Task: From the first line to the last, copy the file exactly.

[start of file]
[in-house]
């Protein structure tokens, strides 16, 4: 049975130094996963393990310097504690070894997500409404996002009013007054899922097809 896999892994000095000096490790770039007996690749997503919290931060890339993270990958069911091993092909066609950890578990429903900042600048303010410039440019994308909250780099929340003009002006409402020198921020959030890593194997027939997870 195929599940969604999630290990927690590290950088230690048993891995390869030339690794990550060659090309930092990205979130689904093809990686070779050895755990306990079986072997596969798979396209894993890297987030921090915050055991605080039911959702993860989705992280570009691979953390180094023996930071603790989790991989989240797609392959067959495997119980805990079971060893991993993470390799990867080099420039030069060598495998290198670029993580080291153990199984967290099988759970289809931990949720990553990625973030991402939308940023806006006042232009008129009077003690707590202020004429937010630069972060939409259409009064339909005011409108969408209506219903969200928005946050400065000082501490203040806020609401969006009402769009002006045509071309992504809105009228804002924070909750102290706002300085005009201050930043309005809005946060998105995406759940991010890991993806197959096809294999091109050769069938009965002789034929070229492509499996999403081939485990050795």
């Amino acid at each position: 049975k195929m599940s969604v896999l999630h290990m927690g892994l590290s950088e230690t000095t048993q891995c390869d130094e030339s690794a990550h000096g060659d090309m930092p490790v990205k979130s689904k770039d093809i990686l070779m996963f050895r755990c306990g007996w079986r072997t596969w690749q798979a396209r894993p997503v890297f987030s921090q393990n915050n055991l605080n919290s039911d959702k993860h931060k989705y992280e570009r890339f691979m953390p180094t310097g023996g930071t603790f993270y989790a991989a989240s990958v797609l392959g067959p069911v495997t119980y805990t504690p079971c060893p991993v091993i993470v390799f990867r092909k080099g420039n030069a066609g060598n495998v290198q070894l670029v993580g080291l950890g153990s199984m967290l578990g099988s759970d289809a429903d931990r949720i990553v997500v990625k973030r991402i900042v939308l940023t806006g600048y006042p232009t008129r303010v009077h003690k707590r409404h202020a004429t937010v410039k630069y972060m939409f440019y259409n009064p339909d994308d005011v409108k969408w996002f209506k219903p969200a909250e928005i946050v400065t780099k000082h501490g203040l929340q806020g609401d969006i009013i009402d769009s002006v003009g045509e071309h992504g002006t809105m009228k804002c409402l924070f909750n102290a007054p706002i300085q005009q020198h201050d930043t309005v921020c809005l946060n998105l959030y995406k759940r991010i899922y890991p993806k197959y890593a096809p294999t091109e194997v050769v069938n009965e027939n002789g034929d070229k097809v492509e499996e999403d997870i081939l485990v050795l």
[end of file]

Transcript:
[in-house]
């Protein structure tokens, strides 16, 4: 049975130094996963393990310097504690070894997500409404996002009013007054899922097809 896999892994000095000096490790770039007996690749997503919290931060890339993270990958069911091993092909066609950890578990429903900042600048303010410039440019994308909250780099929340003009002006409402020198921020959030890593194997027939997870 195929599940969604999630290990927690590290950088230690048993891995390869030339690794990550060659090309930092990205979130689904093809990686070779050895755990306990079986072997596969798979396209894993890297987030921090915050055991605080039911959702993860989705992280570009691979953390180094023996930071603790989790991989989240797609392959067959495997119980805990079971060893991993993470390799990867080099420039030069060598495998290198670029993580080291153990199984967290099988759970289809931990949720990553990625973030991402939308940023806006006042232009008129009077003690707590202020004429937010630069972060939409259409009064339909005011409108969408209506219903969200928005946050400065000082501490203040806020609401969006009402769009002006045509071309992504809105009228804002924070909750102290706002300085005009201050930043309005809005946060998105995406759940991010890991993806197959096809294999091109050769069938009965002789034929070229492509499996999403081939485990050795």
């Amino acid at each position: 049975k195929m599940s969604v896999l999630h290990m927690g892994l590290s950088e230690t000095t048993q891995c390869d130094e030339s690794a990550h000096g060659d090309m930092p490790v990205k979130s689904k770039d093809i990686l070779m996963f050895r755990c306990g007996w079986r072997t596969w690749q798979a396209r894993p997503v890297f987030s921090q393990n915050n055991l605080n919290s039911d959702k993860h931060k989705y992280e570009r890339f691979m953390p180094t310097g023996g930071t603790f993270y989790a991989a989240s990958v797609l392959g067959p069911v495997t119980y805990t504690p079971c060893p991993v091993i993470v390799f990867r092909k080099g420039n030069a066609g060598n495998v290198q070894l670029v993580g080291l950890g153990s199984m967290l578990g099988s759970d289809a429903d931990r949720i990553v997500v990625k973030r991402i900042v939308l940023t806006g600048y006042p232009t008129r303010v009077h003690k707590r409404h202020a004429t937010v410039k630069y972060m939409f440019y259409n009064p339909d994308d005011v409108k969408w996002f209506k219903p969200a909250e928005i946050v400065t780099k000082h501490g203040l929340q806020g609401d969006i009013i009402d769009s002006v003009g045509e071309h992504g002006t809105m009228k804002c409402l924070f909750n102290a007054p706002i300085q005009q020198h201050d930043t309005v921020c809005l946060n998105l959030y995406k759940r991010i899922y890991p993806k197959y890593a096809p294999t091109e194997v050769v069938n009965e027939n002789g034929d070229k097809v492509e499996e999403d997870i081939l485990v050795l």